On my way to work, I pass by a nursing home. It sits right on the corner of a large, busy street that is the main thoroughfare on this side of town, and a smaller street that fronts older homes and a few small businesses. The nursing home is, by any standard, a handsome building. It is a three story brick Victorian with 2 rounded turrets and a wide porch that wraps around the front of the building, filled with wooden rocking chairs. The trim around the many windows is done all in white and there are two large bay windows on the second and third floors that face out onto the street. It looks like a pleasant place to live and offers a similarly pleasant name; something with "sun" in it, I think.
While not well-known, but certainly not held secret, the third floor of this nursing home is an Alzheimer's facility. As everyone does know, Alzheimer slowly eats away at your memory and mental capacities, making you in turns forgetful, delusional and, finally, nearly vegetative, until your brain can no longer tell your body to keep on living or you die from something else. Alzheimer's patients have the rather disturbing tendency to go wandering, and given their deteriorating mental state, many will not know where they're going or possibly even who they are. Which is why all of the exterior doors on an Alzheimer's wing are alarmed and why most of the patients have bed and chair alarms to alert the staff if the person tries to get up.
It has happened a few times that on my way home from work, I have seen an old man in a wheelchair seated at the third story bay window, looking out over the intersection. Since I travel the smaller street, I have had a couple of minutes to consider him as I wait for the light to turn. He sits, unmoving, possibly asleep. There is no one else around him. If he is awake, he sees to his right (and mine on the corner) a gas station. Diagonally across the street he sees a low grassy hill that partially obstructs a large, squat church that clearly spent money on space and not aesthetics. To his left, across the busy street, is an old office building. The exterior of this building is completely covered in a grey mesh made of either concrete or metal. Whether artistic or meant as an insulative layer, from this distance, it makes the building look like a cold featureless box. And at this time of day, there are no cars in the parking lots of the office or the church. The traffic on the main road flies by while people wait idly for their chance to speed across the larger road on their way home. As the window faces east, he does not even get to see the beauty of the sunset, but instead, the steady encroachment of the coming night.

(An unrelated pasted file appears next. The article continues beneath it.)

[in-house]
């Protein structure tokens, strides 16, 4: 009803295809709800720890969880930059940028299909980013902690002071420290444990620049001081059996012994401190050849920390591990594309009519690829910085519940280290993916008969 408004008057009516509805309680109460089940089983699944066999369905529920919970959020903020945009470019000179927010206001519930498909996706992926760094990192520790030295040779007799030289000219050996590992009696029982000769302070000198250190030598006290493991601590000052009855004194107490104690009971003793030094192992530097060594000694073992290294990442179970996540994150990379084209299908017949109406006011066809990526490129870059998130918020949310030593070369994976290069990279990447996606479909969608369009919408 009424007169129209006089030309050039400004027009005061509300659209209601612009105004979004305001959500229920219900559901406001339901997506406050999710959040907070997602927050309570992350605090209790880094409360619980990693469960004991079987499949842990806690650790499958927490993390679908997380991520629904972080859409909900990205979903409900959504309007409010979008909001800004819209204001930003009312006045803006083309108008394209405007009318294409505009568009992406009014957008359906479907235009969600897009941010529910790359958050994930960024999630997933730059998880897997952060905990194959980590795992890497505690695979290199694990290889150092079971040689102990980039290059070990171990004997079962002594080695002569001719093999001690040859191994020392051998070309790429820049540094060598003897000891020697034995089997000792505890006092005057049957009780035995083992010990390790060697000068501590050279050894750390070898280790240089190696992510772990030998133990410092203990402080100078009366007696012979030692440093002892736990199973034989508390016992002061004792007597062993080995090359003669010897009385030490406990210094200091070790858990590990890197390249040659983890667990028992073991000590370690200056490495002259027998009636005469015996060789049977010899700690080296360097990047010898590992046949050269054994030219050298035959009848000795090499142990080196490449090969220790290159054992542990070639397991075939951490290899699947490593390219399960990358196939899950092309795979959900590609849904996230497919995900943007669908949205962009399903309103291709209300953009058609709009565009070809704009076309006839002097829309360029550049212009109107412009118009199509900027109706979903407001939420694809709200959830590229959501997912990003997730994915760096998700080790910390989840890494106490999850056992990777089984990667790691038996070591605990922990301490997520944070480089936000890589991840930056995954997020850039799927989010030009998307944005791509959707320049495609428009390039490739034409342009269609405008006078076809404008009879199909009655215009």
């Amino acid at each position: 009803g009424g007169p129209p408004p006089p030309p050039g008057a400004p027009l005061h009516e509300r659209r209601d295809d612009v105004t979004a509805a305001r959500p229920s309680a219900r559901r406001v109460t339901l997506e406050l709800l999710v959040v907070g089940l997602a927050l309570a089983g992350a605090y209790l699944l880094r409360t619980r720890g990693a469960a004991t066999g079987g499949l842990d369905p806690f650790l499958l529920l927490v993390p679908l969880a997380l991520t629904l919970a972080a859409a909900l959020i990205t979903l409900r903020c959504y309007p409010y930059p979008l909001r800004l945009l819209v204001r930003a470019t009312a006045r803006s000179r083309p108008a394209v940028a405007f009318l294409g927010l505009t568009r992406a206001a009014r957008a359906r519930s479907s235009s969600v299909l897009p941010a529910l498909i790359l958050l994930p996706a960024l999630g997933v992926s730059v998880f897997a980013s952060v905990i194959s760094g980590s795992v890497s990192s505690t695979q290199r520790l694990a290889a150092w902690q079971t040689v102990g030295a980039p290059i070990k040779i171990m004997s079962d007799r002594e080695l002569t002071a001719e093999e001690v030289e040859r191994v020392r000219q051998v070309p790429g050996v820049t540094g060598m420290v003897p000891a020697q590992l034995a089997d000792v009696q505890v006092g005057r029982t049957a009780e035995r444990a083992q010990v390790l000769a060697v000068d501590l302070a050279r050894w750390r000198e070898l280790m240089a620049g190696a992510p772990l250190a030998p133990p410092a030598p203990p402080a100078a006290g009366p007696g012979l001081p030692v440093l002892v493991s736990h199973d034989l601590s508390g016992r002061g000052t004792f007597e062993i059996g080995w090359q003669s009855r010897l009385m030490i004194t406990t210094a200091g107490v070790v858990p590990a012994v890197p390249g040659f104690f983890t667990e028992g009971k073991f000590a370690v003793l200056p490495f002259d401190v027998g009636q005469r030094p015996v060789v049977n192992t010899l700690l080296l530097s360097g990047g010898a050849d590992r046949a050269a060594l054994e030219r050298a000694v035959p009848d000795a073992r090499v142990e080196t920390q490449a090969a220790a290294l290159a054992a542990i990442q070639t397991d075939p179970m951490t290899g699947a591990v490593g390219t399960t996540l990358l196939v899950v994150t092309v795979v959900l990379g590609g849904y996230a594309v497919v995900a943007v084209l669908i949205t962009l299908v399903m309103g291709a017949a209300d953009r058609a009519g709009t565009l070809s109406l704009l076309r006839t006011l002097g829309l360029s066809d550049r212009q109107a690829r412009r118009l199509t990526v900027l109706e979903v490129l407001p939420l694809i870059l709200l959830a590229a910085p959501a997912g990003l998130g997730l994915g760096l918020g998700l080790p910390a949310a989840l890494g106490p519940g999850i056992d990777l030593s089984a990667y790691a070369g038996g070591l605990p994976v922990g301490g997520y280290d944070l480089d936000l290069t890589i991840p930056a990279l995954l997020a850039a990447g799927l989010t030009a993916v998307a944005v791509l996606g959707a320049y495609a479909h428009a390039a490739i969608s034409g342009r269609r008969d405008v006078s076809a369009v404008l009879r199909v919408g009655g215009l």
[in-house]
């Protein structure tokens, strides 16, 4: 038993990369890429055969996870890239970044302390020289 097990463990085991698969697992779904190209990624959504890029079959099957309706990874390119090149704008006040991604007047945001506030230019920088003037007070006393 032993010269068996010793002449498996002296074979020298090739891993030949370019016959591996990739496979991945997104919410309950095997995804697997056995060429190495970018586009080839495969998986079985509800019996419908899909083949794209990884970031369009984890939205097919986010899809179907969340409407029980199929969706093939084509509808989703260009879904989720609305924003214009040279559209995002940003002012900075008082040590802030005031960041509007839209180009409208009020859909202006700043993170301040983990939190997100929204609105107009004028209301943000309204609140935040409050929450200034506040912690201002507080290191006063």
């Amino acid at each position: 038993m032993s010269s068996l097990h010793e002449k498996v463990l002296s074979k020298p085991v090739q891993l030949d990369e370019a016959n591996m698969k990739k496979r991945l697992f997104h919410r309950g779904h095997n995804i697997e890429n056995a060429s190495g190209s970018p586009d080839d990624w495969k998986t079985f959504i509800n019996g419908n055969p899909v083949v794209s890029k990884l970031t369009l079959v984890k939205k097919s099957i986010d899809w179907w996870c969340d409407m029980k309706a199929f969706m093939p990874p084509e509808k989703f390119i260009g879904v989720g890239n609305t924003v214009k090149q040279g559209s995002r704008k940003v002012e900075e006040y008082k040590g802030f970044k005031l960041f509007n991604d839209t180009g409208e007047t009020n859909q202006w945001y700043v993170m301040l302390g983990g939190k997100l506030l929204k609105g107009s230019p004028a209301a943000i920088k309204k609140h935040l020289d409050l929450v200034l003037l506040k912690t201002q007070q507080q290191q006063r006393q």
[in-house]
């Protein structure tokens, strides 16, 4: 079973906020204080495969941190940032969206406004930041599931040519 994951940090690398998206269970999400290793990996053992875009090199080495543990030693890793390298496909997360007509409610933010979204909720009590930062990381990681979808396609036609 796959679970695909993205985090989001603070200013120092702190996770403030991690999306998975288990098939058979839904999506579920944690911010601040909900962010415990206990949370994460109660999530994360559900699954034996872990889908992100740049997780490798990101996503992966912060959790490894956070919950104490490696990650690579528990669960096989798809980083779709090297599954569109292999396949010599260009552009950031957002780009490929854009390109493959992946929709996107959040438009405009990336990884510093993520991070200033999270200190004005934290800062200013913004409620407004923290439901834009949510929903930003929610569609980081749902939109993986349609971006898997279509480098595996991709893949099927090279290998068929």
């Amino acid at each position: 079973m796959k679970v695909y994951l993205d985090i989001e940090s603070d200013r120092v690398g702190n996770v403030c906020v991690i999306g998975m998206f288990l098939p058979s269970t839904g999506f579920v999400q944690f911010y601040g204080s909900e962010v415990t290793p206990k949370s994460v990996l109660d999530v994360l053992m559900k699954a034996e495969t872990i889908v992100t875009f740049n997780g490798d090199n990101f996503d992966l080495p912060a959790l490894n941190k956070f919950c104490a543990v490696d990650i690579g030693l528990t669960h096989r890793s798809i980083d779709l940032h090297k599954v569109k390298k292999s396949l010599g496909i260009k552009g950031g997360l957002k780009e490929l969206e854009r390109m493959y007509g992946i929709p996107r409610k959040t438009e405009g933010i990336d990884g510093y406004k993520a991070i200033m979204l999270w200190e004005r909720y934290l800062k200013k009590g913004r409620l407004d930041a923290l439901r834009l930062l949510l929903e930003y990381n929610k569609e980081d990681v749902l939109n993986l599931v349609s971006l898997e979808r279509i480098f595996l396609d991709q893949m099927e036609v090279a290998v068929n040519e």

And how awful that night must seem to this man. The approaching end (and subsequent beginning) of another day spent in a place that has alarms on all the doors, more like a prison than a home. The approaching night of death. The approaching night of the complete obliteration of the self from an insidious disease. Who is to say which inspires the greatest dread? And what does he do as the waning day gives over to darkness but sit and look over a cold scene, seeing people still in the quick of life hurry past? Does he draw comfort from that? Does this view inspire some hope in him? Does he seek it out? Or does the staff simply park him there, thinking he enjoys it when, perhaps, it saddens or terrifies or does nothing for his diminished mind? And what would he say to me, to us, to a world that has seemingly forgotten him? What lessons, what wisdom, what knowledge is being lost?
I do not know. What I do know is that on the nights I see him, I go home and hug my wife all the harder and am just a little more grateful. And a little more afraid of the coming night.